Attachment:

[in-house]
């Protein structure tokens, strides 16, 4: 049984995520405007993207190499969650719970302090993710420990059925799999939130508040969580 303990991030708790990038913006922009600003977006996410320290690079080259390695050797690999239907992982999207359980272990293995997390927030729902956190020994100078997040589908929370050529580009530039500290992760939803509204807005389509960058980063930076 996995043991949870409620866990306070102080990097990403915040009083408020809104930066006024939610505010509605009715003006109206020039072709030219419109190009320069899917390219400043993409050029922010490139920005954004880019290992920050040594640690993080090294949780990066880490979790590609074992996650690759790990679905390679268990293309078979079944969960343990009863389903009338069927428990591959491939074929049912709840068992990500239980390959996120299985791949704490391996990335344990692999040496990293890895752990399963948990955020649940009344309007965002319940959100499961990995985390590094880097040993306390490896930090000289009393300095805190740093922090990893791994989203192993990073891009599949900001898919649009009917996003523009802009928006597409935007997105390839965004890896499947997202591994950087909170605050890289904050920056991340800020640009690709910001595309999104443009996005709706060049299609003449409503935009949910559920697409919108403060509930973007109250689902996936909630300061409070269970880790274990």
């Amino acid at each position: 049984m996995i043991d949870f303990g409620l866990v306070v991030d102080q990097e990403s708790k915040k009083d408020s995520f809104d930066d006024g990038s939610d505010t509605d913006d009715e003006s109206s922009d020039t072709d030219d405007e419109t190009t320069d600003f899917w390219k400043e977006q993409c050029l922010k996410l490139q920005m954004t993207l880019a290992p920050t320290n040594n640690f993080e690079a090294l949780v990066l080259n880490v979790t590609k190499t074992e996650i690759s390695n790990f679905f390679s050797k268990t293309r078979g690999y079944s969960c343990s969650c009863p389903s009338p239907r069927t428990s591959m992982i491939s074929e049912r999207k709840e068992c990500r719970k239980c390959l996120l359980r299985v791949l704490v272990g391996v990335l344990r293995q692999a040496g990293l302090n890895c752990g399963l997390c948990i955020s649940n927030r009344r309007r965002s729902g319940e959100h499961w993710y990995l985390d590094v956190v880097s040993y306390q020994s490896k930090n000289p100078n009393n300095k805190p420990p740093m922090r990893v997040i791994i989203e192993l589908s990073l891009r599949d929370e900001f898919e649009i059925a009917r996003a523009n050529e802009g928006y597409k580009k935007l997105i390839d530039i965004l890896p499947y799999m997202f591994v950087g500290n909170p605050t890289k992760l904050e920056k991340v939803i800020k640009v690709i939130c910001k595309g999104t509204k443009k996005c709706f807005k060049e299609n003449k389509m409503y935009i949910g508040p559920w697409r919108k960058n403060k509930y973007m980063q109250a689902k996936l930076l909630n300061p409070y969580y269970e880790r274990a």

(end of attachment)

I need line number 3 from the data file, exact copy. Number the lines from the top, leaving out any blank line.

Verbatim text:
């Amino acid at each position: 049984m996995i043991d949870f303990g409620l866990v306070v991030d102080q990097e990403s708790k915040k009083d408020s995520f809104d930066d006024g990038s939610d505010t509605d913006d009715e003006s109206s922009d020039t072709d030219d405007e419109t190009t320069d600003f899917w390219k400043e977006q993409c050029l922010k996410l490139q920005m954004t993207l880019a290992p920050t320290n040594n640690f993080e690079a090294l949780v990066l080259n880490v979790t590609k190499t074992e996650i690759s390695n790990f679905f390679s050797k268990t293309r078979g690999y079944s969960c343990s969650c009863p389903s009338p239907r069927t428990s591959m992982i491939s074929e049912r999207k709840e068992c990500r719970k239980c390959l996120l359980r299985v791949l704490v272990g391996v990335l344990r293995q692999a040496g990293l302090n890895c752990g399963l997390c948990i955020s649940n927030r009344r309007r965002s729902g319940e959100h499961w993710y990995l985390d590094v956190v880097s040993y306390q020994s490896k930090n000289p100078n009393n300095k805190p420990p740093m922090r990893v997040i791994i989203e192993l589908s990073l891009r599949d929370e900001f898919e649009i059925a009917r996003a523009n050529e802009g928006y597409k580009k935007l997105i390839d530039i965004l890896p499947y799999m997202f591994v950087g500290n909170p605050t890289k992760l904050e920056k991340v939803i800020k640009v690709i939130c910001k595309g999104t509204k443009k996005c709706f807005k060049e299609n003449k389509m409503y935009i949910g508040p559920w697409r919108k960058n403060k509930y973007m980063q109250a689902k996936l930076l909630n300061p409070y969580y269970e880790r274990a």